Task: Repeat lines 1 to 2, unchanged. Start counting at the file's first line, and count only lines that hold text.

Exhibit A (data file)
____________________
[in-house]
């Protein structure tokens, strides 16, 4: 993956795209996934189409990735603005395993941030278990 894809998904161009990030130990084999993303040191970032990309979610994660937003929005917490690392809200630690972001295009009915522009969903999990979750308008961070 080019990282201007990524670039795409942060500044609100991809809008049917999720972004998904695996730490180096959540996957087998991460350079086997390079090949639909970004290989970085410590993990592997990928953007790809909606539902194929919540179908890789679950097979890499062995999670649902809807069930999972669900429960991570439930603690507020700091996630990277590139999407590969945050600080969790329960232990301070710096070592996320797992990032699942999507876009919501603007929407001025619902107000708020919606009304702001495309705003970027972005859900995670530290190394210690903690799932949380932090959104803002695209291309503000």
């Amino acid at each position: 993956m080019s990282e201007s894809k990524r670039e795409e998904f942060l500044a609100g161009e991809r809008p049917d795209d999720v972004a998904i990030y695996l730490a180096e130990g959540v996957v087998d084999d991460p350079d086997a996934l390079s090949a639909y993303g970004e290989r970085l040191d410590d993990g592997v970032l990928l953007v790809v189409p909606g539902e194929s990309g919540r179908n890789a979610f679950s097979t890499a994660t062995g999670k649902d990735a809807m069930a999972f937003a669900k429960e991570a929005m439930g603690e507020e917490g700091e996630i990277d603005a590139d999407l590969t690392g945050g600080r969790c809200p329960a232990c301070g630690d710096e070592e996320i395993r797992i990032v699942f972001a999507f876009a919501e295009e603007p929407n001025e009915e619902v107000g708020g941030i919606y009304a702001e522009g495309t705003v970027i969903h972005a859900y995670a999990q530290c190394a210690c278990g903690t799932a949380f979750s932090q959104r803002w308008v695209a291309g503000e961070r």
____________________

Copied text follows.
[in-house]
């Protein structure tokens, strides 16, 4: 993956795209996934189409990735603005395993941030278990 894809998904161009990030130990084999993303040191970032990309979610994660937003929005917490690392809200630690972001295009009915522009969903999990979750308008961070 080019990282201007990524670039795409942060500044609100991809809008049917999720972004998904695996730490180096959540996957087998991460350079086997390079090949639909970004290989970085410590993990592997990928953007790809909606539902194929919540179908890789679950097979890499062995999670649902809807069930999972669900429960991570439930603690507020700091996630990277590139999407590969945050600080969790329960232990301070710096070592996320797992990032699942999507876009919501603007929407001025619902107000708020919606009304702001495309705003970027972005859900995670530290190394210690903690799932949380932090959104803002695209291309503000």